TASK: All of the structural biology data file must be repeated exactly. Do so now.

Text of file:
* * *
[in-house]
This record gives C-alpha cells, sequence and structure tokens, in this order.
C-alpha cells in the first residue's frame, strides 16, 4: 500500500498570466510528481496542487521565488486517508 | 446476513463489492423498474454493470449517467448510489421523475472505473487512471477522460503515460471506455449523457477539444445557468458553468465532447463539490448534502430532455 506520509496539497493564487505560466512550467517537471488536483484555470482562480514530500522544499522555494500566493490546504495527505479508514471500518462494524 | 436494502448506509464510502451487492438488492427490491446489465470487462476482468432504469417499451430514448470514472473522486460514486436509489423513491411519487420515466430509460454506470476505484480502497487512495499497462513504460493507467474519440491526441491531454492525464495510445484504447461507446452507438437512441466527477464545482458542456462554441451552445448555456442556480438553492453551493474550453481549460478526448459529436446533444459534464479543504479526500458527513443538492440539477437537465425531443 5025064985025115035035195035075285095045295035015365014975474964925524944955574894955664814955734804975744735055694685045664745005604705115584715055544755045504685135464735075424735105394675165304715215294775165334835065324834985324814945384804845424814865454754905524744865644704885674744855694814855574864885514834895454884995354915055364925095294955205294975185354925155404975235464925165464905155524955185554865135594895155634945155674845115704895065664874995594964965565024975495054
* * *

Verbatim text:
[in-house]
This record gives C-alpha cells, sequence and structure tokens, in this order.
C-alpha cells in the first residue's frame, strides 16, 4: 500500500498570466510528481496542487521565488486517508 | 446476513463489492423498474454493470449517467448510489421523475472505473487512471477522460503515460471506455449523457477539444445557468458553468465532447463539490448534502430532455 506520509496539497493564487505560466512550467517537471488536483484555470482562480514530500522544499522555494500566493490546504495527505479508514471500518462494524 | 436494502448506509464510502451487492438488492427490491446489465470487462476482468432504469417499451430514448470514472473522486460514486436509489423513491411519487420515466430509460454506470476505484480502497487512495499497462513504460493507467474519440491526441491531454492525464495510445484504447461507446452507438437512441466527477464545482458542456462554441451552445448555456442556480438553492453551493474550453481549460478526448459529436446533444459534464479543504479526500458527513443538492440539477437537465425531443 5025064985025115035035195035075285095045295035015365014975474964925524944955574894955664814955734804975744735055694685045664745005604705115584715055544755045504685135464735075424735105394675165304715215294775165334835065324834985324814945384804845424814865454754905524744865644704885674744855694814855574864885514834895454884995354915055364925095294955205294975185354925155404975235464925165464905155524955185554865135594895155634945155674845115704895065664874995594964965565024975495054